Thomas is the CEO of high-end TV and film post production company, The Look. It is recognised as a leading player, working with Netflix, Amazon, BBC, Sky, Apple and HBO, on series such as Gangs of London, Fleabag, Top Boy, Sex Education and Landscapers.
Thomas shared with us his top 3 innovation areas.
“Streamers have demanded ever higher picture quality, and that means we are often at the cutting edge of what is technically and creatively possible. This requires innovation in working practices, as well as constant equipment investment.
1. Solving the time management trap
By far the best changes we have made is the way we manage our people, rooms and systems, treating them all as ‘resources’. I have evangelised to other CEOs that allowing people to manage their own time is a trap to disorganised and unhappy employees.
We have seen great improvements in efficiency and happiness by having small teams coordinated by a single ‘Team Co-ordinator’. Each morning team members arrive and have their day arranged for them, with differing projects allocated to them throughout their day based on time required to complete the task needed that day – no more, no less. They will flag anything that isn’t sensible and can decline these ‘bookings’ as needed.
The result is they maximise their day and feel more has been accomplished as they ‘time report’ each booking with their progress and notes to the Co-ordinator – they even get a slot for lunch and leave on time.
I think a lot of companies could benefit from this kind of resource management and project tracking, as it gives big data on a variety of business activities. Staff can initially push back as they fear their day will no longer be theirs to control, but in fact it helps them have clear vision and not react to their inbox or get distracted all day, plus meetings between people become less necessary as project stage information is being shared via a central resource management tool and tracked by the Co-ordinator to report to senior leaders.
2. Automating repetitive tasks
The other main innovation we have embraced is the automation of repetitive tasks using Python scripting. This is a way of controlling systems using a series of commands to carry out intelligent data transfers, analysis and processing. This allows huge time saving both between our systems and databases both local and in the cloud.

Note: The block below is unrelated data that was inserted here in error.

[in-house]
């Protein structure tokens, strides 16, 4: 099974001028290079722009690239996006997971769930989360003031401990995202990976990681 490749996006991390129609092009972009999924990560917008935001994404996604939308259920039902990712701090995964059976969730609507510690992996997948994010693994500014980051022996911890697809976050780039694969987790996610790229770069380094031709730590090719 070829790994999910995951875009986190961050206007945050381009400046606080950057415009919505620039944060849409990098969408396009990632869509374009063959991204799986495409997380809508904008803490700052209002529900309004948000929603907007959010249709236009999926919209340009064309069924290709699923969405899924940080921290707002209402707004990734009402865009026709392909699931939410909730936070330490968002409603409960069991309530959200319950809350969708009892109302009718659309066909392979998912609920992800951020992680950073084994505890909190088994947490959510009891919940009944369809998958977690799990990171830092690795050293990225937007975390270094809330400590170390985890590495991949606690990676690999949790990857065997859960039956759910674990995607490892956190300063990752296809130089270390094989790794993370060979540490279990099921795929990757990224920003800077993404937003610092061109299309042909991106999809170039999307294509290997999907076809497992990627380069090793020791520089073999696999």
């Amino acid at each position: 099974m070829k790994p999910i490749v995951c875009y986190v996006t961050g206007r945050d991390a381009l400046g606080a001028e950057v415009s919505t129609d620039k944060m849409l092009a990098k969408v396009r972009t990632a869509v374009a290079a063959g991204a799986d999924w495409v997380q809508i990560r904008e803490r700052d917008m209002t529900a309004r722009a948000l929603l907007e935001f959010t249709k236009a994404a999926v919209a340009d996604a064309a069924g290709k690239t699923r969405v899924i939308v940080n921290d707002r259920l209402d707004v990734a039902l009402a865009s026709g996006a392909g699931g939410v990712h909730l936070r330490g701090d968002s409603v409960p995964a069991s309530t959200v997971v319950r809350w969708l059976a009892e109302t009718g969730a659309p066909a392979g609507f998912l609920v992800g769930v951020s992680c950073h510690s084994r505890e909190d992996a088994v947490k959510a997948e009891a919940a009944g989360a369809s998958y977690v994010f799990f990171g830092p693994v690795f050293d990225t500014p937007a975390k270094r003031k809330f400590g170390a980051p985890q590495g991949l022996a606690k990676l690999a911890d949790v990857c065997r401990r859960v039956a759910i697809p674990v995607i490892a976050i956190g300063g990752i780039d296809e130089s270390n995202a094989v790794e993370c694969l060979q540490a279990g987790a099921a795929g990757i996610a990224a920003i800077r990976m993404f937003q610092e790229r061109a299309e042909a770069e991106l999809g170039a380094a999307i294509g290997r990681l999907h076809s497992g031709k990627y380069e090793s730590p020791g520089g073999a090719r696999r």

Imagine you have lots of information in one system that needs to be spread across other databases fast – Python can allow you to select specific data and filter it & push it anywhere you like rather than a human looking it up one step at a time.
Essentially you automate the boring stuff! It can saves hours of time, that leaves team members focusing on more rewarding tasks, both for them, and for the company as once they get in to automation they then keep asking “shouldn’t we just automate this?” This creates a positive change in mindset, and we can take on more profitable creative work.
3. Creating corporate memories
Post pandemic I’m an advocate of creating corporate memories. I firmly believe company culture has to be maintained and grown from regular in-person communication. Exchanging innovation ideas usually happen more regularly face to face and often unprompted. As such, most of my team come in at least twice a week. We keep the music going, order in cakes and actively try to have fun in and around work challenges. This creates FOMO for other staff so they are keen to come in. As raised by a IP speaker, you don’t create memories on a zoom call!
Innovation Partnership has very been helpful through their fantastic speakers and the exchange of ideas. Debating remote and onsite working and discussing future trends post pandemic has opened my mind to differing approaches and thought diversity. I like the fact I’m sat next to a big corporate who have oddly not dissimilar challenges in people engagement and change management.”
Check out thelooklondon.com